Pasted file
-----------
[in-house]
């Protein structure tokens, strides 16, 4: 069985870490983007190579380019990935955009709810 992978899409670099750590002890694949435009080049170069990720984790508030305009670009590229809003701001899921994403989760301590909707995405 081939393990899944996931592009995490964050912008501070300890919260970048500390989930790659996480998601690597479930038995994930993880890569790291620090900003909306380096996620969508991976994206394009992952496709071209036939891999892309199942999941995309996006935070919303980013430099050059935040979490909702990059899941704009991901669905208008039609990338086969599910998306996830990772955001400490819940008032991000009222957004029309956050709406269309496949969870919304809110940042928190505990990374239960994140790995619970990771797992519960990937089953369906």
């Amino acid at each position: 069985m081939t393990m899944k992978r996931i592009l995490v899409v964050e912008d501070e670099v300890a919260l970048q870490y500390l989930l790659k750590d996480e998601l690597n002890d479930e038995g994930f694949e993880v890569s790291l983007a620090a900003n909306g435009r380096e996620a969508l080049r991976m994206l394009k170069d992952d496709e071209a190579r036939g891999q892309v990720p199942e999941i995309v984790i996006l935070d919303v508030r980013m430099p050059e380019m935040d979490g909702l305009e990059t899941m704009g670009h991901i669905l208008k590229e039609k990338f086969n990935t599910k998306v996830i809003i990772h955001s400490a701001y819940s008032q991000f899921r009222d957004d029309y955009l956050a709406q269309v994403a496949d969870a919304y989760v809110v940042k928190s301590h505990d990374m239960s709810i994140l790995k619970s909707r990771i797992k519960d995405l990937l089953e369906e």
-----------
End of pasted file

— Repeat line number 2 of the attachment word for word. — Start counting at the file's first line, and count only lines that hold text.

């Protein structure tokens, strides 16, 4: 069985870490983007190579380019990935955009709810 992978899409670099750590002890694949435009080049170069990720984790508030305009670009590229809003701001899921994403989760301590909707995405 081939393990899944996931592009995490964050912008501070300890919260970048500390989930790659996480998601690597479930038995994930993880890569790291620090900003909306380096996620969508991976994206394009992952496709071209036939891999892309199942999941995309996006935070919303980013430099050059935040979490909702990059899941704009991901669905208008039609990338086969599910998306996830990772955001400490819940008032991000009222957004029309956050709406269309496949969870919304809110940042928190505990990374239960994140790995619970990771797992519960990937089953369906």